An angry driver in Beijing shouts at another motorist during a traffic jam in 2012. Reuters/Petar Kujundzic

And that’s just in 2015. Anger behind the wheel is so common that China has launched a public “road etiquette” program.

Driving in China can be nightmarishhazardous, even. As if grueling traffic jams and thick blankets of smog blocking road visibility aren’t already bad enough, China’s Ministry of Public Security now says the country also has a serious road rage problem. In 2015 alone, the traffic police recorded more than 17 million cases of heated scuffles between aggressive drivers—a 2.8 increase from the year before. An overwhelming 97 percent of the incidents were committed by men, according to the government.

Some cases, involving abrupt lane changes and aggressive passing, make for amusing YouTube videos captured by dash cams. Others are far more violent, the Wall Street Journal reports:

In one case that took place in May, a male driver in the southwestern city of Chengdu was captured on camera savagely beating a female driver after she made a series of sudden lane changes. In November a driver in China’s northeast Heilongjiang province intentionally forced an ambulance to pull over several times after he had spat with another private car driver.

The news comes just weeks after the World Health Organization released a road safety report estimating that China had more than 260,000 road deaths in 2013. In 2014, national data shows that distracted driving—when drivers eat, use their phones, or even read while behind the wheel— accounted for more than a third of traffic fatalities. Meanwhile, more than 80,000 traffic accidents in 2013 were the result of road rage. And that number went up 2.4 percent in 2014.

The Ministry of Public Security has said that acting on road rage is a severe violation of law. That has not stopped people from destroying one another’s cars or beating their fellow drivers. And China’s murky victim compensation laws don’t exactly help: A lawyer and Fordham University professor sparked debate in September when he wrote that China has an unspoken “hit-to-kill” rule. Writing in Slate, Geoffrey Sant points to cases in which drivers have intentionally run over a pedestrian they’ve hit to avoid bearing the cost of caring for a survivor.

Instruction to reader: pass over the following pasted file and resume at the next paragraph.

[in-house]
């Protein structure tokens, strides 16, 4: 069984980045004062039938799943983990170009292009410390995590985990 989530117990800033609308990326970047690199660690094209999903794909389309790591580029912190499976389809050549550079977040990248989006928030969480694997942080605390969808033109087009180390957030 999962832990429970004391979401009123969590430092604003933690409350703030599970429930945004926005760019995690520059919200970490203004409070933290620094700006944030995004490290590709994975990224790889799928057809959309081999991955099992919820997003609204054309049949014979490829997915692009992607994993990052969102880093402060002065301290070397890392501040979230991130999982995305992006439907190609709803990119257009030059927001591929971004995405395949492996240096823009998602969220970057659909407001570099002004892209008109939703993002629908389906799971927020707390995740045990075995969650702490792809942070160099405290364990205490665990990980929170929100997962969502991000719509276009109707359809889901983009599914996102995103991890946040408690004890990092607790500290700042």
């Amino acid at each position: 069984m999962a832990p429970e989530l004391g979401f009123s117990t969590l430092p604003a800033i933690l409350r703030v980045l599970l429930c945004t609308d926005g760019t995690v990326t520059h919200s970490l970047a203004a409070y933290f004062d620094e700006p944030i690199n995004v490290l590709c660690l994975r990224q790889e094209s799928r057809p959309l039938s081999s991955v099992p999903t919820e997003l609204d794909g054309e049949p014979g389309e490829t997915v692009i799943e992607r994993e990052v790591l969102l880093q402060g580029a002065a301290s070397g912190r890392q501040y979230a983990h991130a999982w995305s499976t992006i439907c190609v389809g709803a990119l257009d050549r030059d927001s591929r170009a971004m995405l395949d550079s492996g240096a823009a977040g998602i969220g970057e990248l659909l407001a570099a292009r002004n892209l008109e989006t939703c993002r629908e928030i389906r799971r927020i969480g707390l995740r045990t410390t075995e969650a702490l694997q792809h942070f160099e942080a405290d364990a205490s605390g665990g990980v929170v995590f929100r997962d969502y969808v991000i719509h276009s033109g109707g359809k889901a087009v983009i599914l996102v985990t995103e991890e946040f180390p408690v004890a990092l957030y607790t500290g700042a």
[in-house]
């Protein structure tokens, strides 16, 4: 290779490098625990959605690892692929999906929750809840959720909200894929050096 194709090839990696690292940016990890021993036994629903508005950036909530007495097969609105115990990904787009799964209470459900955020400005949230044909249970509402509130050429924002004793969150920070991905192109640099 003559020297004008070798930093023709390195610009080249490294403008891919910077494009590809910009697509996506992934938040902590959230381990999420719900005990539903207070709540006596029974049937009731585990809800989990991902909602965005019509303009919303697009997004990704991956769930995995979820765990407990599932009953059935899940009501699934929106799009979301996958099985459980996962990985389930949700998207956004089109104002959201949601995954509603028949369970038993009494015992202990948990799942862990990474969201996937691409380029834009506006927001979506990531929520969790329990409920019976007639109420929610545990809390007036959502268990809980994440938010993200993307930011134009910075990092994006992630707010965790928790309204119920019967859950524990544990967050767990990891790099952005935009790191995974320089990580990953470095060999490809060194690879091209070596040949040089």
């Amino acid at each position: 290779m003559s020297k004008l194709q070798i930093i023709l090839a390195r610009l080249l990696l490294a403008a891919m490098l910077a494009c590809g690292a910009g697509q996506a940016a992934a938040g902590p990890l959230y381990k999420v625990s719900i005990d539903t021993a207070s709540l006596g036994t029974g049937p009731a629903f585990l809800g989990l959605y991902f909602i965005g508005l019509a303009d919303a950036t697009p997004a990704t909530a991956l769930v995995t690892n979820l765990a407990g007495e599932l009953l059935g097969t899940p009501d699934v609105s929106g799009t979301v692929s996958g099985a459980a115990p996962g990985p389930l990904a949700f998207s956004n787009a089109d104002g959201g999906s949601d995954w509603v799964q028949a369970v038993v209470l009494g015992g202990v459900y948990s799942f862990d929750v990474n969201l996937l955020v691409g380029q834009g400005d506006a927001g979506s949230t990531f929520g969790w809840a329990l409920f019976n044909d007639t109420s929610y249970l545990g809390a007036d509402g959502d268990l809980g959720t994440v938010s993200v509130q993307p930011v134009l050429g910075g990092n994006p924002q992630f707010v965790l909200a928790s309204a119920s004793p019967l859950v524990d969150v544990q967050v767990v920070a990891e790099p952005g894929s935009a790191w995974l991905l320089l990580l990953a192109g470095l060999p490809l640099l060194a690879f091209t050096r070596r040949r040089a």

As the number of drivers rises in what is already the world’s leading auto market—with more than 20 million new motorists hitting the road each year, according to the Wall Street Journal—China is looking to clamp down on dangerous and reckless behavior. Last month, the government launched a road etiquette program to “boost public awareness of safe and polite driving,” China’s official Xinhua News Agency reports. The lessons will be carried over mass media to villages and in driving schools to discourage road rage, as well as street racing and drunk driving.

About the Author

Most Popular

  1. An illustration of a private train.
    Transportation

    Want to Buy a Private Railroad Car? This Might Be the End of the Line

    If you dream of roaming the U.S. in a your own personal train car, you still can. But Amtrak cuts have railcar owners wondering if their days are numbered.

  2. Equity

    How Poor Americans Get Exploited by Their Landlords

    American landlords derive more profit from renters in low-income neighborhoods, researchers Matthew Desmond and Nathan Wilmers find.

  3. A photo of a new subdivision of high-end suburban homes in Highland, Maryland.
    Equity

    Unpacking the Power of Privileged Neighborhoods

    A new study shows that growing up in an affluent community brings “compounding privileges” and higher educational attainment—especially for white residents.

  4. Life

    The Bias Hiding in Your Library

    The ways libraries classify books often reflect a “straight white American man” assumption.

  5. Homes in Amsterdam are pictured.
    Equity

    Amsterdam's Plan: If You Buy a Newly Built House, You Can't Rent It Out

    In an effort to make housing more affordable, the Dutch capital is crafting a law that says anyone who buys a newly built home must live in it themselves.